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An equity loan is a loan based on the equity in the property — or the difference between your loan and the value of your share in the case of a co-op. It's typically made after the original purchase loan was made, although that's certainly not a requirement. Your unit will have its equity comprised of what you originally put down plus appreciation (or minus depreciation).

A lender will then issue a loan based on that equity. The borrower can choose a home equity line of credit or one lump sum.

A lump sum payment is called an equity loan while a line of credit is called a home equity line of credit, or HELOC. Rates are typically based on the prime rate as its index and either adding or subtracting a margin, depending on the quality of the borrower and the amount of equity in the property when compared to the new equity loan.

Equity loans are calculated by using the combined loan to value, or CLTV. If the value of a property is $250,000 and the first mortgage has a $150,000 balance, the loan to value, or LTV, is 60 LTV. If there is a $50,000 equity line, the CLTV would be $150,000 plus the $50,000 equity line, or $200,000. That would represent an 80 percent CLTV.

100 percent CLTV equity loans will typically carry higher rates. Some lenders do not make 100 percent CLTV loans on condos, co-ops, or townhouses, but they will reduce the CLTV cap at 95 percent. That means a lender will require at least 5 percent equity in the property when issuing a home equity loan.


Again, easy enough to understand. But a zero-money-down loan can come in the form of one big loan at 100 percent of the sale price; or it could be made up of two loans, such as an 80/20 loan where the first is at 80 percent LTV and the second, subordinated loan is at 20 percent LTV.

These loans are much harder to find today than in the past. The typical no-money-down loan is of the 80/20 variety. And a single loan is 100 percent of the value of the property; 100 percent loans will require mortgage insurance because the loan itself is greater than 80 percent of the sales price. Some mortgage insurance companies don't insure such loans, so the only choice would be a lender that has an arrangement with a mortgage insurance company to provide a lender paid mortgage insurance, or LPMI.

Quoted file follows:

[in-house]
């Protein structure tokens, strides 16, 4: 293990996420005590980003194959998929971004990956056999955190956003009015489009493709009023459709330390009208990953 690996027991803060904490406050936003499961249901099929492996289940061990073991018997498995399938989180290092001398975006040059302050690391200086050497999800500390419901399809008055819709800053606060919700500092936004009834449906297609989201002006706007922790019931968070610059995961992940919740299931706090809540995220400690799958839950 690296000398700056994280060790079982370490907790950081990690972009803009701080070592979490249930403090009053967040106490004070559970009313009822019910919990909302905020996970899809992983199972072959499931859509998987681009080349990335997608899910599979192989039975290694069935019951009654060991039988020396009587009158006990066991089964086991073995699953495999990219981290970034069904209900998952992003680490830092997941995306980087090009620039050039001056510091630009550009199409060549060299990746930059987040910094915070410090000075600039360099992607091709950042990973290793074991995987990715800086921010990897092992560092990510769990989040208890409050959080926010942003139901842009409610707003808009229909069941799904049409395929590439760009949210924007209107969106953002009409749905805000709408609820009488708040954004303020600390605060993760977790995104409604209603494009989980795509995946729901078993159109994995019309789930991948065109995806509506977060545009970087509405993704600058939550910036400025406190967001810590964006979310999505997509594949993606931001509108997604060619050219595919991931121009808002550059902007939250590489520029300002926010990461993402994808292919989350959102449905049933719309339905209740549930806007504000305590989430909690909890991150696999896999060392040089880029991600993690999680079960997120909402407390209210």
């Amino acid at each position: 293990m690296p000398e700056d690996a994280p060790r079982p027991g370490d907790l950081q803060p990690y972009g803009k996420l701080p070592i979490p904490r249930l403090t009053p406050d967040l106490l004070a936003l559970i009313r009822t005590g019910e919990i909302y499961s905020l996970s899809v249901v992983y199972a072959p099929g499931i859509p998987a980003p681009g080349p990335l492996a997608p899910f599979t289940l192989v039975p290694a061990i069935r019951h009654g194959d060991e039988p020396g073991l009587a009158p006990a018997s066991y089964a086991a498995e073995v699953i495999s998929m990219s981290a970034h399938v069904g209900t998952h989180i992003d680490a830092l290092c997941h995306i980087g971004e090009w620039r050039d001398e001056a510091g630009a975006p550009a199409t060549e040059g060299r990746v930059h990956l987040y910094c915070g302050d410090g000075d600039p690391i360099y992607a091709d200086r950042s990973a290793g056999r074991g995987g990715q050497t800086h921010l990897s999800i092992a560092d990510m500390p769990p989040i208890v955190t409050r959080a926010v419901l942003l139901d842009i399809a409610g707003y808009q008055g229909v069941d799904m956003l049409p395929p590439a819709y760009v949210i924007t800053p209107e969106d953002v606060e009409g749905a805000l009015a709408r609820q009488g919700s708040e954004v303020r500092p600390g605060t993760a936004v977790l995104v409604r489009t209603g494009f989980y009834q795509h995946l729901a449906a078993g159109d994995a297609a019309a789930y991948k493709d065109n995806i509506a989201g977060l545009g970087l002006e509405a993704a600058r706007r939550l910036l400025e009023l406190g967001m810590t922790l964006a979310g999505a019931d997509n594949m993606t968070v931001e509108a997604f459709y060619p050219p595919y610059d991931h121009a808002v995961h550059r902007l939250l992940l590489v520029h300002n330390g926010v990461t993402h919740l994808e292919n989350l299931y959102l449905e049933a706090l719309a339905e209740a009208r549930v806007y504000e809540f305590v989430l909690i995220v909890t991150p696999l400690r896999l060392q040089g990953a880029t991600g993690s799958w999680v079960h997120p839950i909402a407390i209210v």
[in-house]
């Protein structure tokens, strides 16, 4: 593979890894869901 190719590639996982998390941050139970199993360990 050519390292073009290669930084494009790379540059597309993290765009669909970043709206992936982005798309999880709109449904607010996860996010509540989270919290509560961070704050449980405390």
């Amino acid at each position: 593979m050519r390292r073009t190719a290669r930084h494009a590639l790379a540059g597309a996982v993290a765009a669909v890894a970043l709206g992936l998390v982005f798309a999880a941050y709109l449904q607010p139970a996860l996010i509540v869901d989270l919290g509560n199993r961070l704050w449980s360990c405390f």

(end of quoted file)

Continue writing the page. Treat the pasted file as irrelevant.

100 percent financing with LPMI is hardly an attractive rate as the mortgage insurance policy is actually paid for with a much higher rate. Unless you absolutely have to buy that perfect condo but at a time when you have very little cash to close, then a 100 percent loan might work for you. Sometimes in these situations it's best to wait and save some money for a down payment; otherwise your payments will be higher when compared to a loan with a down payment.

No-money-down loans can cause problems when you have to sell the property. If you're planning to hold onto the unit for a long time, 100 percent financing may be okay. But if you're not sure how long you're going to keep the unit — or if you're forced to sell due to a job transfer or the loss of a job — you may not have enough equity in the property to cover the closing costs associated with selling.

This means that if you're forced to sell earlier than you planned, when you go to the closing table you will have to bring money. Zero equity in property, or even property that is “upside down” (the value of the property is less than what is owed on it), can cause real estate to go into foreclosure if the seller can't make the payments or bring enough funds to a closing.

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